Lin Jarvis: "No Decision Yet" On Rossi Replacement

With Valentino Rossi out until after the summer, the race is on to find a replacement. But with MotoGP bikes becoming ever more specialized, that's not as simple as it sounds. Most speculation so far has centered on the Monster Tech 3 Yamaha team, with Colin Edwards the name most commonly linked to the Fiat Yamaha ride. An announcement had been expected to the effect that Edwards would be replacing Rossi on Friday afternoon after FP1 at Silverstone, but the decision is still on hold.

When asked by, both Yamaha Motor Racing managing director Lin Jarvis and Tech 3 team boss Herve Poncharal confirmed that no decision had yet been made. "We have had many, many meetings," Jarvis said, "But we are still not decided."

The problem was the difficulty in finding a suitable candidate, Jarvis said, confirming what Herve Poncharal had told earlier in the week. "Trying to find a replacement is like dominoes," Jarvis explained, pointing out that taking someone from Tech 3 would merely move the problem further along, leaving the difficulty of finding someone else to fill in at Tech 3.

Taking someone from World Superbikes had been one option considered. Cal Crutchlow had been linked to the ride, but the difficulties facing someone coming in from WSBK would be almost insurmountable. "It would be very difficult for them, having to learn the Bridgestones, the tracks, and the Yamaha M1." Moreover, pulling a rider from one championship to ride in the other would also leave Yamaha with a problem filling the ride in World Superbikes.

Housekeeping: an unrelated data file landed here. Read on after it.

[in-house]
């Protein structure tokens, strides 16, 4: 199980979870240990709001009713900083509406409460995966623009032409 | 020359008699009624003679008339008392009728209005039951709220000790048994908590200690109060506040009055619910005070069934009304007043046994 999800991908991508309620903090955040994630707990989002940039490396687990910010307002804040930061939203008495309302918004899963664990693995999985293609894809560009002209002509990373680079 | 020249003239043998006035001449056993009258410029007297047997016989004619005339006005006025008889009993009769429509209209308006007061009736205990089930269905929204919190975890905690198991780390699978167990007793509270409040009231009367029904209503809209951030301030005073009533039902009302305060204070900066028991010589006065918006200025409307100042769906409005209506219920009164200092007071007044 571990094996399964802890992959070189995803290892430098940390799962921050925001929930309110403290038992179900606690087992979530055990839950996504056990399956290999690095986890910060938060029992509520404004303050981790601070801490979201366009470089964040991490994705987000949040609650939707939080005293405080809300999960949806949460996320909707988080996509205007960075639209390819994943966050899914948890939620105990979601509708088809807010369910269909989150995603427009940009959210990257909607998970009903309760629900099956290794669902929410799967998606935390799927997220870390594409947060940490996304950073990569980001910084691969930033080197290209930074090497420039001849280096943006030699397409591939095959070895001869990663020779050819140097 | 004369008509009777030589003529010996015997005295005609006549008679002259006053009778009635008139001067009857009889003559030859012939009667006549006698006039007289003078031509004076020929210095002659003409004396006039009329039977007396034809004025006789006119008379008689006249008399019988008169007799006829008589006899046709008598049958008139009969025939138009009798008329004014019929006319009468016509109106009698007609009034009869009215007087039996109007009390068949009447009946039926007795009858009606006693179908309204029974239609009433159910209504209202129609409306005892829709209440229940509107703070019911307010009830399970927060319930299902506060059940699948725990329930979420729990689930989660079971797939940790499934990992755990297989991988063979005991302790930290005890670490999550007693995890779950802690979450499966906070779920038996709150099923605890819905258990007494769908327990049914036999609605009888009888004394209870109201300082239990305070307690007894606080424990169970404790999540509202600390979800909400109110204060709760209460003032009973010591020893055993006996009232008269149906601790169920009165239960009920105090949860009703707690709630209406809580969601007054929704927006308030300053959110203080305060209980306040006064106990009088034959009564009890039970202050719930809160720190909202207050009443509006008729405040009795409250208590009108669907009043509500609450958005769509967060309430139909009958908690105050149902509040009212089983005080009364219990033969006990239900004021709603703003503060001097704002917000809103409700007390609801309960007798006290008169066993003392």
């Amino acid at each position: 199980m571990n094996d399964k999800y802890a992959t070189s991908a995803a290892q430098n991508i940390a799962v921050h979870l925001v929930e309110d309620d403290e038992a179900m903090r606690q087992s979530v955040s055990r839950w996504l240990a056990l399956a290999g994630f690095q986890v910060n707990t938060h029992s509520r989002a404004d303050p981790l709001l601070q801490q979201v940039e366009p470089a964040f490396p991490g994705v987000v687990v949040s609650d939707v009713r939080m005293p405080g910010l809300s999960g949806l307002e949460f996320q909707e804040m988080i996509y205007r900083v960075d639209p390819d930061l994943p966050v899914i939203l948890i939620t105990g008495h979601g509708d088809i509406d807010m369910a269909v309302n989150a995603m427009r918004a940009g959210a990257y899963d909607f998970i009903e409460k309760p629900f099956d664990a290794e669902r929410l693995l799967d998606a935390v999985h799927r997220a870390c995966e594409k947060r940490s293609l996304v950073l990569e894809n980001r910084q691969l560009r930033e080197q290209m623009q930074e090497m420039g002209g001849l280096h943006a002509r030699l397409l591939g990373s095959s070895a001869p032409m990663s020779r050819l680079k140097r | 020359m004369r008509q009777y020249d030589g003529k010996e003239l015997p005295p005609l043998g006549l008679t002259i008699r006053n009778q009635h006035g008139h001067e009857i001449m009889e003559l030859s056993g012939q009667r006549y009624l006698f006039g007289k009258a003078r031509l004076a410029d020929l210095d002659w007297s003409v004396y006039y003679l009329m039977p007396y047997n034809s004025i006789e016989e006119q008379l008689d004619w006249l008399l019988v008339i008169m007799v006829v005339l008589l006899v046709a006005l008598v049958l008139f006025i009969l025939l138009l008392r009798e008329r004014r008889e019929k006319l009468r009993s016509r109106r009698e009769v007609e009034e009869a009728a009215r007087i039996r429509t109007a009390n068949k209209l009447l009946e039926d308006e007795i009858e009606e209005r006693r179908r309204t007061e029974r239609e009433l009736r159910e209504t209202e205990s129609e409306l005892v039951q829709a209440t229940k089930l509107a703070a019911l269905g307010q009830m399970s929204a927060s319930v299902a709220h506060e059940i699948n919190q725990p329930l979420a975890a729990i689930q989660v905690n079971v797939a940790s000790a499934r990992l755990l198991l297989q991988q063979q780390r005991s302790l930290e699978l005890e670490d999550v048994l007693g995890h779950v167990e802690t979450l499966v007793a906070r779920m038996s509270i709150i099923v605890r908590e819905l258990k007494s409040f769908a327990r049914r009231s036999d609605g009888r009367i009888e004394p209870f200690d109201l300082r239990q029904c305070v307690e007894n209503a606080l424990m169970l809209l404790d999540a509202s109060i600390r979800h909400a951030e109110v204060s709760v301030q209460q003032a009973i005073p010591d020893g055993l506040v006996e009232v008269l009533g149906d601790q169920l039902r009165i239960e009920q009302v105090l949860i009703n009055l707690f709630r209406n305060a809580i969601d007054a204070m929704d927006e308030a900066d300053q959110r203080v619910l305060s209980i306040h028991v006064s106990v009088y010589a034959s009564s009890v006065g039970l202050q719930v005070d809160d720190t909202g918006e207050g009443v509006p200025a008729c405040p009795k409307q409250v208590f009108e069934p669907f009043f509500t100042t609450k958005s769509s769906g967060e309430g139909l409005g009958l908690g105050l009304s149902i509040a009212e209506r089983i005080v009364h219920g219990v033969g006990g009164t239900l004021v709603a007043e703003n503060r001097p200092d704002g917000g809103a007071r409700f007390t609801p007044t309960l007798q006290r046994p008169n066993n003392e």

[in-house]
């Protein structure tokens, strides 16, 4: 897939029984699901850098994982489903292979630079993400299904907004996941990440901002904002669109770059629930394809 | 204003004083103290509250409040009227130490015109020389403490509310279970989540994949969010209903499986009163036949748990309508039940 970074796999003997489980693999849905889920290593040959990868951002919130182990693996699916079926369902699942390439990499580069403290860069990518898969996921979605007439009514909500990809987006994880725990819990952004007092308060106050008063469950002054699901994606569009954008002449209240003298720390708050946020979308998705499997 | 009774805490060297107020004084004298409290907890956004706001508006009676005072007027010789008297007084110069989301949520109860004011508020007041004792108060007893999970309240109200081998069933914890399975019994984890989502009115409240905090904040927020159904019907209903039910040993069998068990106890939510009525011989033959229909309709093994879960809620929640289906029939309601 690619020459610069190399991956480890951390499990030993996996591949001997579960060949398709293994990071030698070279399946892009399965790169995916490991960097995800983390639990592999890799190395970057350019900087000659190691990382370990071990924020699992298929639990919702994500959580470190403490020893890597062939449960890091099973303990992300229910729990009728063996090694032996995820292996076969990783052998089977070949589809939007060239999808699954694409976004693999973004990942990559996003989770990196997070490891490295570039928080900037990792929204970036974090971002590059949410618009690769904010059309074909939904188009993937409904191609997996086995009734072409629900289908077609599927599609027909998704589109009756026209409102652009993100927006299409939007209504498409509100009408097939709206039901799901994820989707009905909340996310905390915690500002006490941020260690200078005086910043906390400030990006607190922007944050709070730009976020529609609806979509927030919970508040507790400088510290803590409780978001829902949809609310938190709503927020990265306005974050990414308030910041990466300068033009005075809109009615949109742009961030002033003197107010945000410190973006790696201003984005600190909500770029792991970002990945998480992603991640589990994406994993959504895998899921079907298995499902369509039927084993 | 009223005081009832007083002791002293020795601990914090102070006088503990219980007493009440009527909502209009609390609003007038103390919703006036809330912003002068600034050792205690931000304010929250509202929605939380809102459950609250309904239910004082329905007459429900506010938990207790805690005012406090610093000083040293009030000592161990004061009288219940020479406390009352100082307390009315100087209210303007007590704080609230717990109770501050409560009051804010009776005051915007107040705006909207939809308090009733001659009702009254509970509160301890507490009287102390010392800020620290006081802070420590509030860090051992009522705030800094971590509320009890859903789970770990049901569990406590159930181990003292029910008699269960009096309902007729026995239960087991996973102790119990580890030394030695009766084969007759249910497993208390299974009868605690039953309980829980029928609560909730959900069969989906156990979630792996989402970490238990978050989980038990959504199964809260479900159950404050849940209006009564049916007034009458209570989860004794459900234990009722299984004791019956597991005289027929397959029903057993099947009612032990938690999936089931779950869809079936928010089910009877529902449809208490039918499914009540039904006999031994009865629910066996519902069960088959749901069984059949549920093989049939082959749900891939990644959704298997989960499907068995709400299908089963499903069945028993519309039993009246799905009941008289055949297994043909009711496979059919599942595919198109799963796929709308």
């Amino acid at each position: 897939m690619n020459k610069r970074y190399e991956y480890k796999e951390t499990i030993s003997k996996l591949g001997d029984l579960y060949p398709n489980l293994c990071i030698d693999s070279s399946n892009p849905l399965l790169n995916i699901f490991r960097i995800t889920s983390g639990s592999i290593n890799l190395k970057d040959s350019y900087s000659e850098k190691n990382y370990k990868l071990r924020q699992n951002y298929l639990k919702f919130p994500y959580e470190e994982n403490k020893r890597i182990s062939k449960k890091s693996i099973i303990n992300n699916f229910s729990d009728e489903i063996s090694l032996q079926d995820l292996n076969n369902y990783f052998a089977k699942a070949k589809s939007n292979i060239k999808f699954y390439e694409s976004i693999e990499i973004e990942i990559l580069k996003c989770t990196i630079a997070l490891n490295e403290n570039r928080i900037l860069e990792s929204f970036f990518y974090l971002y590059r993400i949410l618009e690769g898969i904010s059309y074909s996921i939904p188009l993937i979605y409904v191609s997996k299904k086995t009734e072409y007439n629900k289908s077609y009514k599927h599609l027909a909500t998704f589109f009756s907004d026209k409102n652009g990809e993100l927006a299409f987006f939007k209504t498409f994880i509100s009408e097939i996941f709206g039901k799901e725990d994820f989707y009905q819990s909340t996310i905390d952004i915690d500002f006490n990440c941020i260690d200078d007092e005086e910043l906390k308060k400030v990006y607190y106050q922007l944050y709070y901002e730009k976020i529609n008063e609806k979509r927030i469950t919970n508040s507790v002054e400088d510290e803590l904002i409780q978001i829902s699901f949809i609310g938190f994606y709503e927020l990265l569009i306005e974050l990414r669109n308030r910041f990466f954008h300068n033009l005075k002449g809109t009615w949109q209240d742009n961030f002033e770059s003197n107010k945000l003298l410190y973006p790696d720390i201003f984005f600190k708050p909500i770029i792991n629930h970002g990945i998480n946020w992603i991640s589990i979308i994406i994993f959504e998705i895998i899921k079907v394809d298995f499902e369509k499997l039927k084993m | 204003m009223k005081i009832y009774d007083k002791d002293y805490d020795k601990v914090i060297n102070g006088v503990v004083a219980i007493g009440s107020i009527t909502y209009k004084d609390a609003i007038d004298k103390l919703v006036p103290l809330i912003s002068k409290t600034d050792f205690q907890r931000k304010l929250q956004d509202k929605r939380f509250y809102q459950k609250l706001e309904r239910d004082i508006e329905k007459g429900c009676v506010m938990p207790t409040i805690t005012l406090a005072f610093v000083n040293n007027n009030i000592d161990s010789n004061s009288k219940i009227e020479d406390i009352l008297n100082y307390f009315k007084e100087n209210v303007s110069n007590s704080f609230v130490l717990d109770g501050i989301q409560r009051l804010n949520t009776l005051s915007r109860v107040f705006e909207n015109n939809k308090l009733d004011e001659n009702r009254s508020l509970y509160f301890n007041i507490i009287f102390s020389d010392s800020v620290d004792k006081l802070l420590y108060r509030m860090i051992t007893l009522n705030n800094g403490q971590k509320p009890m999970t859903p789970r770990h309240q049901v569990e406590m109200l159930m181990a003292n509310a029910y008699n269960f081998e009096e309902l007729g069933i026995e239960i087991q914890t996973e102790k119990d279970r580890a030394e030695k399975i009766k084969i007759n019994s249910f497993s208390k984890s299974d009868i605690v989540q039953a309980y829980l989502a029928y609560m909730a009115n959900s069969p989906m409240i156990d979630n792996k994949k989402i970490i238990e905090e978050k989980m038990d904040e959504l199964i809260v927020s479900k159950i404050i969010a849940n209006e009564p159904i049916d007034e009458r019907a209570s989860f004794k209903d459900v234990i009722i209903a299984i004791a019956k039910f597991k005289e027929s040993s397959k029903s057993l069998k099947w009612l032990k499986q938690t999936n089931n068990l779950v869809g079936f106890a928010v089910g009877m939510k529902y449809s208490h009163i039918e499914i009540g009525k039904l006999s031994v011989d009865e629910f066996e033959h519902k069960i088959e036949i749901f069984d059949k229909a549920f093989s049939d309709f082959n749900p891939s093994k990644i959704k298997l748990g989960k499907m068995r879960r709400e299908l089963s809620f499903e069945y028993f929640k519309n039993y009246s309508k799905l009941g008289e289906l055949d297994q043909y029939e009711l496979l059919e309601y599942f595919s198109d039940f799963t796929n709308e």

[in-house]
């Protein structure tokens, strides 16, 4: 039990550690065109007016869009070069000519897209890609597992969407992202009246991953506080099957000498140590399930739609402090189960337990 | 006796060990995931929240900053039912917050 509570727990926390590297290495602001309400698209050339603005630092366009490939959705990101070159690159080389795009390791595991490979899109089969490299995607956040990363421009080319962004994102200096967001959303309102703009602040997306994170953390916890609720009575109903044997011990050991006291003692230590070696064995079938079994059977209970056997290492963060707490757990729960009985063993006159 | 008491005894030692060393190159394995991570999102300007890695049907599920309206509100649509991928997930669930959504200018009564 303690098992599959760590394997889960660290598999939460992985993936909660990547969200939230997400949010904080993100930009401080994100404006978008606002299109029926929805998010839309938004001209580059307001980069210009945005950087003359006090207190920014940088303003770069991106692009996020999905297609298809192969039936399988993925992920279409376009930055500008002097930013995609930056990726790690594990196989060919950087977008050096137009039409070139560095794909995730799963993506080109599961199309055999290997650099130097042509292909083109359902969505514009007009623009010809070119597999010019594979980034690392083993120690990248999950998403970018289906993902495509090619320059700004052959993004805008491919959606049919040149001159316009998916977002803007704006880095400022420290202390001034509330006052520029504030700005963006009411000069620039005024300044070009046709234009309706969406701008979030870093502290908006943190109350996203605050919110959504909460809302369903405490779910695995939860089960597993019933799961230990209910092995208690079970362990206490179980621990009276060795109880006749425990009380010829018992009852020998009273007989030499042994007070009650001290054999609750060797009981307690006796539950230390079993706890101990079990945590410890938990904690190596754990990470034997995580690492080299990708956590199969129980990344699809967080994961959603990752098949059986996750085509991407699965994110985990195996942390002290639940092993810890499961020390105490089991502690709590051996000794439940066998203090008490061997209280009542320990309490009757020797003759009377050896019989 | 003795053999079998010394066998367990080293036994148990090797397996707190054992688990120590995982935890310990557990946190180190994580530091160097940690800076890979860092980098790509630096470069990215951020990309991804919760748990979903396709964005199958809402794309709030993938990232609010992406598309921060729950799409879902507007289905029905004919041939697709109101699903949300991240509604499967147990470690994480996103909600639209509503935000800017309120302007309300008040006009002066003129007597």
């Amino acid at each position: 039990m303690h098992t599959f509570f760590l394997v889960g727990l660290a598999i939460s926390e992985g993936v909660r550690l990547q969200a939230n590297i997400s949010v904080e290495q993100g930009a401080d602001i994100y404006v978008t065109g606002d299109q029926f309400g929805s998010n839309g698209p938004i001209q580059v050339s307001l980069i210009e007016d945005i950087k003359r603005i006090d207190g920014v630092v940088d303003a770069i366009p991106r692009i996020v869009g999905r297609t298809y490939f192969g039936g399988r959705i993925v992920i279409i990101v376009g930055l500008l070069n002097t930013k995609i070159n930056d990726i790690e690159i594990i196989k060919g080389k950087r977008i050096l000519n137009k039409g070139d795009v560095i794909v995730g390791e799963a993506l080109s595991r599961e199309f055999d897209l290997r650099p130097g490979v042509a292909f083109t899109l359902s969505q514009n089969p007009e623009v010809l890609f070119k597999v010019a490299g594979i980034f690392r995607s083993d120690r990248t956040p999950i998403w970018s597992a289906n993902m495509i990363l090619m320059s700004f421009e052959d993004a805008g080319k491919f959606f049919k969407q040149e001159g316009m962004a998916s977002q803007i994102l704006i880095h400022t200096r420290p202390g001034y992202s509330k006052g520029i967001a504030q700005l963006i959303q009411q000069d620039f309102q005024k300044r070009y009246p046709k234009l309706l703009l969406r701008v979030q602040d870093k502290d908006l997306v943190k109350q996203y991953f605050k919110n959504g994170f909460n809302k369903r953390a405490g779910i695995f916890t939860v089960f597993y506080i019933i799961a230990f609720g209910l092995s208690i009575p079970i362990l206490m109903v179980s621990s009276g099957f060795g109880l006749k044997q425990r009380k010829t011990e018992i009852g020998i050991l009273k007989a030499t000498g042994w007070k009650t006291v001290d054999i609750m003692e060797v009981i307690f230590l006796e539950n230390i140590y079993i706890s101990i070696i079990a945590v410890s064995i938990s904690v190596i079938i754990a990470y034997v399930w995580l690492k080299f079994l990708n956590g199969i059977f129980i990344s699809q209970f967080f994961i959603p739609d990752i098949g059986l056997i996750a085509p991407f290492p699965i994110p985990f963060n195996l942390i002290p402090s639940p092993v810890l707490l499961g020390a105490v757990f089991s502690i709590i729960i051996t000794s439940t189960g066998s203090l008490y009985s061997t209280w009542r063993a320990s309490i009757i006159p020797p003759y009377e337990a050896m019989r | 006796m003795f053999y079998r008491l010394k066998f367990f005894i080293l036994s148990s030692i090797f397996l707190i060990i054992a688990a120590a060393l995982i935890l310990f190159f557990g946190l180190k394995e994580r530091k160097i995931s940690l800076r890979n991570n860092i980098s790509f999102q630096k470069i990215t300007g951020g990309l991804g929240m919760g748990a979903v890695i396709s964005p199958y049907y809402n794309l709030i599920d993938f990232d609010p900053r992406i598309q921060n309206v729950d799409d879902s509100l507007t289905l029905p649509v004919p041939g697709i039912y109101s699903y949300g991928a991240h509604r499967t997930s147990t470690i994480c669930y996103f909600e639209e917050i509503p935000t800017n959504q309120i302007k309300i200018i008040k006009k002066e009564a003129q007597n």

The problem of replacing Rossi was extremely intractable. "We have considered many, many options," Jarvis said, "But it's a very difficult situation."

Back to top


Called it on Edwards. Why not Andrew Pitt for Tech3? He'd probably jump at the chance and it shouldn't be too difficult to arrange things with his just recently signed for Yamaha BSB team.

That would be entirely legal. In fact, At Mugello, One crew chief pointed out that all they would have to do is enter someone, then sack them before the first practice even starts. That would satisfy the requirements.

David, while watching the Mugello QP online, Gavin Emmett mentioned that the contract with Dorna does not require (temporary) replacement of a rider in the event of injury, and that the pressure to do so instead stems from contracts between sponsors and teams (e.g., the contract between Fiat and Yamaha might stipulate that two bikes/riders are entered at each event).

Subsequent comments from Brivio and Jarvis have referred to their 'obligation' to field a replacement rider (despite Brivio's statement that he would prefer to leave the seat empty until VR returns), but they have not specified the precise source of this obligation. Is it in fact from Dorna or the sponsors (or possibly both)?

As I understand it (from reliable sources who were present when the contracts were first drawn up), the requirement to field a rider after two rounds of absence is part of the commercial contract the team signs when they enter the championship. I believe that contract is with Dorna, but the contracts are drawn up by IRTA, Dorna and the FIM.

However, few people know the actual terms, and even fewer are prepared to talk about it. The terms of these contracts are confidential, though obviously some details are not as closely guarded as others.